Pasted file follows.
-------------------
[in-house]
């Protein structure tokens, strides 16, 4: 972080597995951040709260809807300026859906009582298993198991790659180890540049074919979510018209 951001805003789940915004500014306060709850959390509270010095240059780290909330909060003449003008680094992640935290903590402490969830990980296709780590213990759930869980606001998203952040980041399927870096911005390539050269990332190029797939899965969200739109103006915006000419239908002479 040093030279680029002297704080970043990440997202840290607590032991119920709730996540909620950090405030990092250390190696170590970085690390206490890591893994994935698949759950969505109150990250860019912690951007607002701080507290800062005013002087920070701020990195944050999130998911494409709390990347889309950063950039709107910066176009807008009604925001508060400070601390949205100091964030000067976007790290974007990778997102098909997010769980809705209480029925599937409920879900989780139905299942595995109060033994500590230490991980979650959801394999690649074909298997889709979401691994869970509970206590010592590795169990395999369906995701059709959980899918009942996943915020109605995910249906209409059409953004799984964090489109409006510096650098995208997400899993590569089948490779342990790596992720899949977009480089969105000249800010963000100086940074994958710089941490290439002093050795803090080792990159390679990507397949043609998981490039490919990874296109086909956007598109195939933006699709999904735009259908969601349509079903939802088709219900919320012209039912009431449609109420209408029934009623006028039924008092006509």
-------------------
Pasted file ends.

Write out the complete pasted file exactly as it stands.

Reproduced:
[in-house]
């Protein structure tokens, strides 16, 4: 972080597995951040709260809807300026859906009582298993198991790659180890540049074919979510018209 951001805003789940915004500014306060709850959390509270010095240059780290909330909060003449003008680094992640935290903590402490969830990980296709780590213990759930869980606001998203952040980041399927870096911005390539050269990332190029797939899965969200739109103006915006000419239908002479 040093030279680029002297704080970043990440997202840290607590032991119920709730996540909620950090405030990092250390190696170590970085690390206490890591893994994935698949759950969505109150990250860019912690951007607002701080507290800062005013002087920070701020990195944050999130998911494409709390990347889309950063950039709107910066176009807008009604925001508060400070601390949205100091964030000067976007790290974007990778997102098909997010769980809705209480029925599937409920879900989780139905299942595995109060033994500590230490991980979650959801394999690649074909298997889709979401691994869970509970206590010592590795169990395999369906995701059709959980899918009942996943915020109605995910249906209409059409953004799984964090489109409006510096650098995208997400899993590569089948490779342990790596992720899949977009480089969105000249800010963000100086940074994958710089941490290439002093050795803090080792990159390679990507397949043609998981490039490919990874296109086909956007598109195939933006699709999904735009259908969601349509079903939802088709219900919320012209039912009431449609109420209408029934009623006028039924008092006509």